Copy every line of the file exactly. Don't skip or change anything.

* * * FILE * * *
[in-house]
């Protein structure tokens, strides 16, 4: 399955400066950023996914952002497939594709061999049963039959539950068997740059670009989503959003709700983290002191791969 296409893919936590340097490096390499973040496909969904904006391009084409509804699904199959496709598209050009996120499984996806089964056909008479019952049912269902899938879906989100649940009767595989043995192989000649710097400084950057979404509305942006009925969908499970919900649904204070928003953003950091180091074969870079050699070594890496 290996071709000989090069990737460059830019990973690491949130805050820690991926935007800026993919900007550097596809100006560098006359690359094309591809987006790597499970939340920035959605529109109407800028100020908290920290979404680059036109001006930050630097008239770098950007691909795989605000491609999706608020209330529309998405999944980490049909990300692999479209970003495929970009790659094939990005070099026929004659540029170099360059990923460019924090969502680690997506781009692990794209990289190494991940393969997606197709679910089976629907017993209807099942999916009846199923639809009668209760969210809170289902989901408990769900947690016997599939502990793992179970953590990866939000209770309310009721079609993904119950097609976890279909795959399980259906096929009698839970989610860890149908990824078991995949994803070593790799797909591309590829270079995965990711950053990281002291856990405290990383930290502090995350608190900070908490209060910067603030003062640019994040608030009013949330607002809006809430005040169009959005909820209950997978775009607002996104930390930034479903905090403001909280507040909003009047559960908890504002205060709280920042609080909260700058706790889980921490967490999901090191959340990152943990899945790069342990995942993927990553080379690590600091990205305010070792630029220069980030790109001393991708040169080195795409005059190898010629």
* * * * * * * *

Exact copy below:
[in-house]
């Protein structure tokens, strides 16, 4: 399955400066950023996914952002497939594709061999049963039959539950068997740059670009989503959003709700983290002191791969 296409893919936590340097490096390499973040496909969904904006391009084409509804699904199959496709598209050009996120499984996806089964056909008479019952049912269902899938879906989100649940009767595989043995192989000649710097400084950057979404509305942006009925969908499970919900649904204070928003953003950091180091074969870079050699070594890496 290996071709000989090069990737460059830019990973690491949130805050820690991926935007800026993919900007550097596809100006560098006359690359094309591809987006790597499970939340920035959605529109109407800028100020908290920290979404680059036109001006930050630097008239770098950007691909795989605000491609999706608020209330529309998405999944980490049909990300692999479209970003495929970009790659094939990005070099026929004659540029170099360059990923460019924090969502680690997506781009692990794209990289190494991940393969997606197709679910089976629907017993209807099942999916009846199923639809009668209760969210809170289902989901408990769900947690016997599939502990793992179970953590990866939000209770309310009721079609993904119950097609976890279909795959399980259906096929009698839970989610860890149908990824078991995949994803070593790799797909591309590829270079995965990711950053990281002291856990405290990383930290502090995350608190900070908490209060910067603030003062640019994040608030009013949330607002809006809430005040169009959005909820209950997978775009607002996104930390930034479903905090403001909280507040909003009047559960908890504002205060709280920042609080909260700058706790889980921490967490999901090191959340990152943990899945790069342990995942993927990553080379690590600091990205305010070792630029220069980030790109001393991708040169080195795409005059190898010629």